According to popular models of judicial decision-making, U.S. Supreme Court justices are driven by their own preferences when creating legal policy, and the institution remains largely independent from outside influences in its decision-making process. However, when taking into account fundamental socio-psychological factors, it becomes clear the popular models of judicial decision-making are too narrow in their consideration of influence on the Court. Like all human beings, justices seek approval from their peers, which suggests audiences that share the justices’ elite status would influence the Court’s decision-making as a source of reputational legitimacy.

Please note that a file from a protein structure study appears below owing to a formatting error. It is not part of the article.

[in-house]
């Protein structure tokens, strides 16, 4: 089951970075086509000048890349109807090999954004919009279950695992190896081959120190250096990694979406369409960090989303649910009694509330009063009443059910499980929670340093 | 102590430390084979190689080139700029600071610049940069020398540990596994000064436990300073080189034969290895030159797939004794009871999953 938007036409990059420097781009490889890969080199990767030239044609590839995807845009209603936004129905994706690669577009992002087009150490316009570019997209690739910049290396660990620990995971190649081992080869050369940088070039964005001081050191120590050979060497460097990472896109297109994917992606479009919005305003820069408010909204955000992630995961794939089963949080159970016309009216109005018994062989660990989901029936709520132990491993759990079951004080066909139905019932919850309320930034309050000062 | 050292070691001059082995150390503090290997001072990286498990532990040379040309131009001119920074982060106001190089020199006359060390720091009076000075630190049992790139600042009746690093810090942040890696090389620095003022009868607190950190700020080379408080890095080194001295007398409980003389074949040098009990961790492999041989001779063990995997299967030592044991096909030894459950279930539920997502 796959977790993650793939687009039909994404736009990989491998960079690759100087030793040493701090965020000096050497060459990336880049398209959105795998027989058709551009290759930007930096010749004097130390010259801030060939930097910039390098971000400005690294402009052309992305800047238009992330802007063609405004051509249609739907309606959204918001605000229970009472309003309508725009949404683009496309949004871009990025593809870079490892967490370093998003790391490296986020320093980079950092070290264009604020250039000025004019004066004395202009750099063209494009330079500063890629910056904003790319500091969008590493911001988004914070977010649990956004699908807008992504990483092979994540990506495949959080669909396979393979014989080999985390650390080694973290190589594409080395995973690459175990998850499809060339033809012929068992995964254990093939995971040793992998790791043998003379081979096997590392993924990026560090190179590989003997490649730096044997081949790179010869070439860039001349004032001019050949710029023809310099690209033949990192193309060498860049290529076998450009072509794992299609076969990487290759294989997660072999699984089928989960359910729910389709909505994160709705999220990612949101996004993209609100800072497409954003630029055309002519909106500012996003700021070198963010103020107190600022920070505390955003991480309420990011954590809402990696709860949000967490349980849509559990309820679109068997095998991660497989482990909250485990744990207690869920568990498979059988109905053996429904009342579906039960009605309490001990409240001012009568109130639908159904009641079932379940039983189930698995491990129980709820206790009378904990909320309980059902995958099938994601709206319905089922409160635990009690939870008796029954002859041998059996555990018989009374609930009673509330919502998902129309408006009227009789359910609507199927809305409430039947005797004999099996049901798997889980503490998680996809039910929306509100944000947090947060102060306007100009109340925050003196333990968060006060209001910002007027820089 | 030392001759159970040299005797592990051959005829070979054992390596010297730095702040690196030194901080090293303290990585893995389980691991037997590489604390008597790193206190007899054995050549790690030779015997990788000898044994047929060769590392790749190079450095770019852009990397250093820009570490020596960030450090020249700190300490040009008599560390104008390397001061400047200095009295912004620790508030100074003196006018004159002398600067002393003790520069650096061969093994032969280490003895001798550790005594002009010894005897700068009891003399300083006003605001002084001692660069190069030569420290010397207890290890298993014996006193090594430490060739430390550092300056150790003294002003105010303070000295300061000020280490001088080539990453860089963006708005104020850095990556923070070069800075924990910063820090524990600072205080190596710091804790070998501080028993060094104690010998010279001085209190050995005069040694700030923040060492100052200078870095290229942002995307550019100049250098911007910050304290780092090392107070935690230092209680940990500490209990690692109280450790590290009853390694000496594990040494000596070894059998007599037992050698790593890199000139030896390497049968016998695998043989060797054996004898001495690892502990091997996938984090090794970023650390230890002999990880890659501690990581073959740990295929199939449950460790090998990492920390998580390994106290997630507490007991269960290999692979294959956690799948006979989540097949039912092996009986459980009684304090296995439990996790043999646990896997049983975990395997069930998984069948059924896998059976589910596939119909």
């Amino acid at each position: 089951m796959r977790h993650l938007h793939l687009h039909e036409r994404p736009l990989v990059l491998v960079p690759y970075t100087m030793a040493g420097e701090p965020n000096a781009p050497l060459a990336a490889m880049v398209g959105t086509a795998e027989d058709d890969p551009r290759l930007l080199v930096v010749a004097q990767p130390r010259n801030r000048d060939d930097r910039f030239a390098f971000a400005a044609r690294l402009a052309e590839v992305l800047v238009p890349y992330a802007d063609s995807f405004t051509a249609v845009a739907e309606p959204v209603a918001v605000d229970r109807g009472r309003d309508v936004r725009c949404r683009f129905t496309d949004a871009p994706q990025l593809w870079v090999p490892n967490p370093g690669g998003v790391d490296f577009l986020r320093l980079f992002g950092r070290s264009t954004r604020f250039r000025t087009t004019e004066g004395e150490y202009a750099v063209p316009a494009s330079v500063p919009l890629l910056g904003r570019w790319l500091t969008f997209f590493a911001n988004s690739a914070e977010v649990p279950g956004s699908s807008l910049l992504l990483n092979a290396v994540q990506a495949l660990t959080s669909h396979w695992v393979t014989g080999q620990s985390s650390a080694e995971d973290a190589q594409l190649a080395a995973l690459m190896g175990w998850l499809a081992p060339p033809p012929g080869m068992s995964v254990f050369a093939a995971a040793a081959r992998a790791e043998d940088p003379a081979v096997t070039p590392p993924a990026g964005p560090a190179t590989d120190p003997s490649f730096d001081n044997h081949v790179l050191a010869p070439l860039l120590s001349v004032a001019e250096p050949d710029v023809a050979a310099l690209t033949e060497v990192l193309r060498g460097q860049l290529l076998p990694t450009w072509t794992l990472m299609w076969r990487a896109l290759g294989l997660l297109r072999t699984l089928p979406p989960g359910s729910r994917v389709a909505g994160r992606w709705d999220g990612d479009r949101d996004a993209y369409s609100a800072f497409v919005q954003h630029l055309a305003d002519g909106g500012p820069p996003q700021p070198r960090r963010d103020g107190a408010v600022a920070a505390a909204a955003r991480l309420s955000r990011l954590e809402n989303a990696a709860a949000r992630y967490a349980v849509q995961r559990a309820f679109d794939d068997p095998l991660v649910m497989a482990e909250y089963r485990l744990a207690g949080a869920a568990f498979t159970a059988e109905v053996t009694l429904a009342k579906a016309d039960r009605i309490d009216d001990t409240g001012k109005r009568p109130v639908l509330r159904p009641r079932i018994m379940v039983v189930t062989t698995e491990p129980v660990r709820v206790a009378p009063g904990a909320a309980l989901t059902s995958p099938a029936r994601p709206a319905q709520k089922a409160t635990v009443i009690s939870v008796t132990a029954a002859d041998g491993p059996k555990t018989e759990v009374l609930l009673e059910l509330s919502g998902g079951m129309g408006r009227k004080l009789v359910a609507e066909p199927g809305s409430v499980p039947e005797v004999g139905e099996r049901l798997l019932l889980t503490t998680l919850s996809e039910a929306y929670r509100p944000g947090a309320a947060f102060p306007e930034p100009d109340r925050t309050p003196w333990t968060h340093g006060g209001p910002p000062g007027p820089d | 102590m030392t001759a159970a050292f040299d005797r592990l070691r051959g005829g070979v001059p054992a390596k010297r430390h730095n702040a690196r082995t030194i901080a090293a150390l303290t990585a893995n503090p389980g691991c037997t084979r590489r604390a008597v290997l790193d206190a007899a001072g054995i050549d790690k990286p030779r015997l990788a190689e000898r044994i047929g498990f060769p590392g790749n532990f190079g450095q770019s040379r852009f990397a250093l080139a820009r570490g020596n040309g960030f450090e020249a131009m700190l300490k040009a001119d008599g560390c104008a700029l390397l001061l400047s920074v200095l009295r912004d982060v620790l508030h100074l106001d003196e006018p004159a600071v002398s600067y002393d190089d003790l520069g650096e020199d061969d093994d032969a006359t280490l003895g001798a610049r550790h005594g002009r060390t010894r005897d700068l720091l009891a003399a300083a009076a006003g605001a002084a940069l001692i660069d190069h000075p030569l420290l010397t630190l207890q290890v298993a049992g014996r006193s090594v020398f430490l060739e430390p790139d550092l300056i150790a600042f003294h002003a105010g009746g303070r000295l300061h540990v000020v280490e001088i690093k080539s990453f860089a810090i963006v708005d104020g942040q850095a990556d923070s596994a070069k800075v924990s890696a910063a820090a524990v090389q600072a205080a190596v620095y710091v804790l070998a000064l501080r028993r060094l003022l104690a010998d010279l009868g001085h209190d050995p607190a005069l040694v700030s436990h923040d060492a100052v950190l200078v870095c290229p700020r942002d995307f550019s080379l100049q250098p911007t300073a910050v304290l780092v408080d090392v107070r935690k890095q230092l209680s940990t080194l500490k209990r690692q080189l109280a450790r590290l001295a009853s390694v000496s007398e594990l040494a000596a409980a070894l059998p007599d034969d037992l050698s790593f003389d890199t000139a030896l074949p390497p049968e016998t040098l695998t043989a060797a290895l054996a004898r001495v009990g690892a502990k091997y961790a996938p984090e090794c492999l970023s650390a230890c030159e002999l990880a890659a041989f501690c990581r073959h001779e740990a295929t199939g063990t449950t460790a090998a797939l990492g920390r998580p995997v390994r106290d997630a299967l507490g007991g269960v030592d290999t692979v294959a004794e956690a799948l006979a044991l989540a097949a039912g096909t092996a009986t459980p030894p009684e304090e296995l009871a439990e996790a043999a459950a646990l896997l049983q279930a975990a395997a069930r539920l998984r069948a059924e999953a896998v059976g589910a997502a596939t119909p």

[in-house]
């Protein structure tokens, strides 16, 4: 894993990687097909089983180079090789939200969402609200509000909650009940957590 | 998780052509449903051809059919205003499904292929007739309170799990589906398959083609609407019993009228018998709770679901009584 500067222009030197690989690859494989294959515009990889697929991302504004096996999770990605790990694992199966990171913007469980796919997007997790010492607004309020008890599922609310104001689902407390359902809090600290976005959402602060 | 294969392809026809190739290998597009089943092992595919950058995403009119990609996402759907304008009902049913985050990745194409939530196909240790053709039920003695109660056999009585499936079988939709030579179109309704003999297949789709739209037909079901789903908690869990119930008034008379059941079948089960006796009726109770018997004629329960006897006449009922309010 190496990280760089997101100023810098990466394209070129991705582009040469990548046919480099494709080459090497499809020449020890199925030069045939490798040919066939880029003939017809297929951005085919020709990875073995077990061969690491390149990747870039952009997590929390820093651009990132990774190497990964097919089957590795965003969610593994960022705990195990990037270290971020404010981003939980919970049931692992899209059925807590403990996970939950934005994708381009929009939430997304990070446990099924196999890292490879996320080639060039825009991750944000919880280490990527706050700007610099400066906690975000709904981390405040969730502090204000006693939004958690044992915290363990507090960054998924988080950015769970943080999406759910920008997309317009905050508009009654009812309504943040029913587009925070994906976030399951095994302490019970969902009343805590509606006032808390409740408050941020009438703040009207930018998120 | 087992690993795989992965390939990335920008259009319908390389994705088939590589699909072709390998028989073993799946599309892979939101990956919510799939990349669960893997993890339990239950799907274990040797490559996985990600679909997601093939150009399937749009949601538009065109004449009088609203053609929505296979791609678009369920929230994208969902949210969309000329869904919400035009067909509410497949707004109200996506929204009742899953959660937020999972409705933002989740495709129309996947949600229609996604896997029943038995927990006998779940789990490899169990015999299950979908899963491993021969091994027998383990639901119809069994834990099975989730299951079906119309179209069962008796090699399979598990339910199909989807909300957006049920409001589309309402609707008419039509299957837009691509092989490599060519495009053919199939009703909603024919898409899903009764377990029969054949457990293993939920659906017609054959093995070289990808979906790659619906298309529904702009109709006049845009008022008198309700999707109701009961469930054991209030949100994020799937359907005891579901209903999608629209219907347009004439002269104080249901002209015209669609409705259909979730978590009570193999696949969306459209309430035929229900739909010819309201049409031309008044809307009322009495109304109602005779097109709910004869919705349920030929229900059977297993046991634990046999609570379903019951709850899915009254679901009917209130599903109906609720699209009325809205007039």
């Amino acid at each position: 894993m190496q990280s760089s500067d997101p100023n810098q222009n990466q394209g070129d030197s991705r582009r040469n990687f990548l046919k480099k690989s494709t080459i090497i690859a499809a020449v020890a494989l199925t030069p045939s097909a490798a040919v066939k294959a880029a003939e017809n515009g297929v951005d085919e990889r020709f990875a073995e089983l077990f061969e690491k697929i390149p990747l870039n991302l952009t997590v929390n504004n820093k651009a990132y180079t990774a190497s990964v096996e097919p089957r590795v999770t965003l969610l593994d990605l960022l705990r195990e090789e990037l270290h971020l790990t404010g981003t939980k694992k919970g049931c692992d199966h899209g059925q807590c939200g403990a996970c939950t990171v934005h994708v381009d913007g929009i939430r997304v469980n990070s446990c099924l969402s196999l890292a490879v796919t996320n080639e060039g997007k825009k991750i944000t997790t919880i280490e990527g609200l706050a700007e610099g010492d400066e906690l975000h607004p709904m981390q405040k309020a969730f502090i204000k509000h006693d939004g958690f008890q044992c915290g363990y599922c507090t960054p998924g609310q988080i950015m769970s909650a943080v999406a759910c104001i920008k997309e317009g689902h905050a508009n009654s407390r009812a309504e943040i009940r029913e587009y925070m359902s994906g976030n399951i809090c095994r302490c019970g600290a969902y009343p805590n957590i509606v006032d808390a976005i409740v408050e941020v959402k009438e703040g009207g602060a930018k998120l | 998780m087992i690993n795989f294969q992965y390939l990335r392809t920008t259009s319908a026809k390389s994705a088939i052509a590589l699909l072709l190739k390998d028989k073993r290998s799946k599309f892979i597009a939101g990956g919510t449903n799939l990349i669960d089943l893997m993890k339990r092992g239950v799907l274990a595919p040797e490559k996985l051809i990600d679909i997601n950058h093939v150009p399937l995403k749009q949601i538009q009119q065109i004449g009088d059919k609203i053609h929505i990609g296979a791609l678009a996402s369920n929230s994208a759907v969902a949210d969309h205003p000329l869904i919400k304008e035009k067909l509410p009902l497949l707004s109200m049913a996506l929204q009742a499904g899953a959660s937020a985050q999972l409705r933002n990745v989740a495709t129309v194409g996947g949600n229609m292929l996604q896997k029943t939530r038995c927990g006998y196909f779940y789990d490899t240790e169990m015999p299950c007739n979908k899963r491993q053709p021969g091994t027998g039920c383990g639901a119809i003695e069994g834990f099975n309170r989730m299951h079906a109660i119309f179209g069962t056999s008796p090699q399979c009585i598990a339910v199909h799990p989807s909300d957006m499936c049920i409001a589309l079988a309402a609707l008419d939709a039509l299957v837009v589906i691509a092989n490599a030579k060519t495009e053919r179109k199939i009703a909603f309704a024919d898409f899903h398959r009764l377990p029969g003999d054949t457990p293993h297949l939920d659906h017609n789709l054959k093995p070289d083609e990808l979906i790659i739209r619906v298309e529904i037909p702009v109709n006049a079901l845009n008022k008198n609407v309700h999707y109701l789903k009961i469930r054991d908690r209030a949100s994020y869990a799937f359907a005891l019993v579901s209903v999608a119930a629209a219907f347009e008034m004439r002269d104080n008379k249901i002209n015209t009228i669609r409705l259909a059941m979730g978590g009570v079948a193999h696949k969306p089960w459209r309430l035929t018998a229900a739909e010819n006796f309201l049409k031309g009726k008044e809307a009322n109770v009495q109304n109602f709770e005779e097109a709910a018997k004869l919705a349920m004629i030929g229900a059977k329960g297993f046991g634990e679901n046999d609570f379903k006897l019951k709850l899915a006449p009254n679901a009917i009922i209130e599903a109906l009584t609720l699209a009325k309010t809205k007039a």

Lawrence Baum presents these postulations in Judges and Their Audiences (2006). This research builds upon Baum’s work and engages in an empirical analysis to determine whether elite groups possess significant influence over Supreme Court decision-making as salient audiences of the Court. This research looks at the American Bar Association (ABA), a highly respected professional organization, and its participation in Supreme Court cases through the submission of amicus curiae briefs. Through an analysis of justices’ citations of the ABA in Supreme Court opinions, this research aims to determine whether the American Bar Association possesses significant influence over Supreme Court decision-making as an elite audience of the Court.